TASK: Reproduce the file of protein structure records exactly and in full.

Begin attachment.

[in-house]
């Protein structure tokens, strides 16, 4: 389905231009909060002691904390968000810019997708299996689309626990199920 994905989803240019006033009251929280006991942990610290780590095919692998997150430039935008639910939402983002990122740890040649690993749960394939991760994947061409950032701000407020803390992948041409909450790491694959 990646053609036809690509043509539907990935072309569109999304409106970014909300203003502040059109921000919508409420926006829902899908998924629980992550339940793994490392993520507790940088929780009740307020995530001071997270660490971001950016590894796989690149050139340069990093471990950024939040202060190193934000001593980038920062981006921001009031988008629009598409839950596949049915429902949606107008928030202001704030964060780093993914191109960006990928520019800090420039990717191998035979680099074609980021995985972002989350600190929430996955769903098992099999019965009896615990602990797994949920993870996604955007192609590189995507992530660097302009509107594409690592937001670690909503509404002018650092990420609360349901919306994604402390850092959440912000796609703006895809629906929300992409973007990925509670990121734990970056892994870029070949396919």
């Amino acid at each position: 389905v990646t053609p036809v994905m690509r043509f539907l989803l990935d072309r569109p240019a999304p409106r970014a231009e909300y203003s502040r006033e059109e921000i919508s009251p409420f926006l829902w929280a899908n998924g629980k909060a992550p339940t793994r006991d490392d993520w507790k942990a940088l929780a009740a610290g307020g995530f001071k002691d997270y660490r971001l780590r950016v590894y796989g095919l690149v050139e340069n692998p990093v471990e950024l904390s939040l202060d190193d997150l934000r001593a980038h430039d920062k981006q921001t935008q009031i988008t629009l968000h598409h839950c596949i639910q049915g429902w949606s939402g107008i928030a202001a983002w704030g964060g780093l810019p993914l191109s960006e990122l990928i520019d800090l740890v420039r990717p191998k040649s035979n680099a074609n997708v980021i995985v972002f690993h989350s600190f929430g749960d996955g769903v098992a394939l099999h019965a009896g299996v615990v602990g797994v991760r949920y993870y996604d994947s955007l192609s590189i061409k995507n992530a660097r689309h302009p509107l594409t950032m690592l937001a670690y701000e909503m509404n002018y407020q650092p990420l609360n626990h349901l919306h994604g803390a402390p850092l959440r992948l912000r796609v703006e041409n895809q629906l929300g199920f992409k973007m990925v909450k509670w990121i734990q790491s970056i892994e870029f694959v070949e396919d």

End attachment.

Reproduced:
[in-house]
């Protein structure tokens, strides 16, 4: 389905231009909060002691904390968000810019997708299996689309626990199920 994905989803240019006033009251929280006991942990610290780590095919692998997150430039935008639910939402983002990122740890040649690993749960394939991760994947061409950032701000407020803390992948041409909450790491694959 990646053609036809690509043509539907990935072309569109999304409106970014909300203003502040059109921000919508409420926006829902899908998924629980992550339940793994490392993520507790940088929780009740307020995530001071997270660490971001950016590894796989690149050139340069990093471990950024939040202060190193934000001593980038920062981006921001009031988008629009598409839950596949049915429902949606107008928030202001704030964060780093993914191109960006990928520019800090420039990717191998035979680099074609980021995985972002989350600190929430996955769903098992099999019965009896615990602990797994949920993870996604955007192609590189995507992530660097302009509107594409690592937001670690909503509404002018650092990420609360349901919306994604402390850092959440912000796609703006895809629906929300992409973007990925509670990121734990970056892994870029070949396919």
């Amino acid at each position: 389905v990646t053609p036809v994905m690509r043509f539907l989803l990935d072309r569109p240019a999304p409106r970014a231009e909300y203003s502040r006033e059109e921000i919508s009251p409420f926006l829902w929280a899908n998924g629980k909060a992550p339940t793994r006991d490392d993520w507790k942990a940088l929780a009740a610290g307020g995530f001071k002691d997270y660490r971001l780590r950016v590894y796989g095919l690149v050139e340069n692998p990093v471990e950024l904390s939040l202060d190193d997150l934000r001593a980038h430039d920062k981006q921001t935008q009031i988008t629009l968000h598409h839950c596949i639910q049915g429902w949606s939402g107008i928030a202001a983002w704030g964060g780093l810019p993914l191109s960006e990122l990928i520019d800090l740890v420039r990717p191998k040649s035979n680099a074609n997708v980021i995985v972002f690993h989350s600190f929430g749960d996955g769903v098992a394939l099999h019965a009896g299996v615990v602990g797994v991760r949920y993870y996604d994947s955007l192609s590189i061409k995507n992530a660097r689309h302009p509107l594409t950032m690592l937001a670690y701000e909503m509404n002018y407020q650092p990420l609360n626990h349901l919306h994604g803390a402390p850092l959440r992948l912000r796609v703006e041409n895809q629906l929300g199920f992409k973007m990925v909450k509670w990121i734990q790491s970056i892994e870029f694959v070949e396919d």